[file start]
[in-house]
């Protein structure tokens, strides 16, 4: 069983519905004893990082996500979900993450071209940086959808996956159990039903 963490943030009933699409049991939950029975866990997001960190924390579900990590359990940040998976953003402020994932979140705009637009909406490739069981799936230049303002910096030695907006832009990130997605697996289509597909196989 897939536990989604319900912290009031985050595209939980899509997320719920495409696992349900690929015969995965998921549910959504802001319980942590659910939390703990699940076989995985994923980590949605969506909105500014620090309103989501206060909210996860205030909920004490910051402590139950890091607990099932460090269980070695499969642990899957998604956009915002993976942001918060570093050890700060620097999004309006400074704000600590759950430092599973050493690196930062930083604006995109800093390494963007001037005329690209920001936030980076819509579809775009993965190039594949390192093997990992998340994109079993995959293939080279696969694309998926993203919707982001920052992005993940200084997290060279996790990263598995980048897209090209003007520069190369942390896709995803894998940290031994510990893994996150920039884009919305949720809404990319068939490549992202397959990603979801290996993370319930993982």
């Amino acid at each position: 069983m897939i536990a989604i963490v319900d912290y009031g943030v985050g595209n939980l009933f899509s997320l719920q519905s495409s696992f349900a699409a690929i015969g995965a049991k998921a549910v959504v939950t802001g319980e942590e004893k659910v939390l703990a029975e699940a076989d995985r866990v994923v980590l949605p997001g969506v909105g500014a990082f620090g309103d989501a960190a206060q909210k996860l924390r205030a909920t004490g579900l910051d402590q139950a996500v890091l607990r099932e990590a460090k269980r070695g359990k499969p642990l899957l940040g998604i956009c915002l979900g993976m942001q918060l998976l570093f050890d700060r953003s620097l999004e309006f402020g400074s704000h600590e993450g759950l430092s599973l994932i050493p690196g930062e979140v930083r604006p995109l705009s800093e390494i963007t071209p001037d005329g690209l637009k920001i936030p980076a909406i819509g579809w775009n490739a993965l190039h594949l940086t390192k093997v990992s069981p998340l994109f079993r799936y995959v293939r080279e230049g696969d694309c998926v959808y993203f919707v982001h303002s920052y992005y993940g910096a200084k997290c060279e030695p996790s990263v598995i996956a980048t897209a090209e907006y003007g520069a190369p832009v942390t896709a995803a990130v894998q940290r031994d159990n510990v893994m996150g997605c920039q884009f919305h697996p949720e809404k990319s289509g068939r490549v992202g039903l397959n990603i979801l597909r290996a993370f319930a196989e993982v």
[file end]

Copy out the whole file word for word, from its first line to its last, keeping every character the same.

[in-house]
């Protein structure tokens, strides 16, 4: 069983519905004893990082996500979900993450071209940086959808996956159990039903 963490943030009933699409049991939950029975866990997001960190924390579900990590359990940040998976953003402020994932979140705009637009909406490739069981799936230049303002910096030695907006832009990130997605697996289509597909196989 897939536990989604319900912290009031985050595209939980899509997320719920495409696992349900690929015969995965998921549910959504802001319980942590659910939390703990699940076989995985994923980590949605969506909105500014620090309103989501206060909210996860205030909920004490910051402590139950890091607990099932460090269980070695499969642990899957998604956009915002993976942001918060570093050890700060620097999004309006400074704000600590759950430092599973050493690196930062930083604006995109800093390494963007001037005329690209920001936030980076819509579809775009993965190039594949390192093997990992998340994109079993995959293939080279696969694309998926993203919707982001920052992005993940200084997290060279996790990263598995980048897209090209003007520069190369942390896709995803894998940290031994510990893994996150920039884009919305949720809404990319068939490549992202397959990603979801290996993370319930993982």
């Amino acid at each position: 069983m897939i536990a989604i963490v319900d912290y009031g943030v985050g595209n939980l009933f899509s997320l719920q519905s495409s696992f349900a699409a690929i015969g995965a049991k998921a549910v959504v939950t802001g319980e942590e004893k659910v939390l703990a029975e699940a076989d995985r866990v994923v980590l949605p997001g969506v909105g500014a990082f620090g309103d989501a960190a206060q909210k996860l924390r205030a909920t004490g579900l910051d402590q139950a996500v890091l607990r099932e990590a460090k269980r070695g359990k499969p642990l899957l940040g998604i956009c915002l979900g993976m942001q918060l998976l570093f050890d700060r953003s620097l999004e309006f402020g400074s704000h600590e993450g759950l430092s599973l994932i050493p690196g930062e979140v930083r604006p995109l705009s800093e390494i963007t071209p001037d005329g690209l637009k920001i936030p980076a909406i819509g579809w775009n490739a993965l190039h594949l940086t390192k093997v990992s069981p998340l994109f079993r799936y995959v293939r080279e230049g696969d694309c998926v959808y993203f919707v982001h303002s920052y992005y993940g910096a200084k997290c060279e030695p996790s990263v598995i996956a980048t897209a090209e907006y003007g520069a190369p832009v942390t896709a995803a990130v894998q940290r031994d159990n510990v893994m996150g997605c920039q884009f919305h697996p949720e809404k990319s289509g068939r490549v992202g039903l397959n990603i979801l597909r290996a993370f319930a196989e993982v």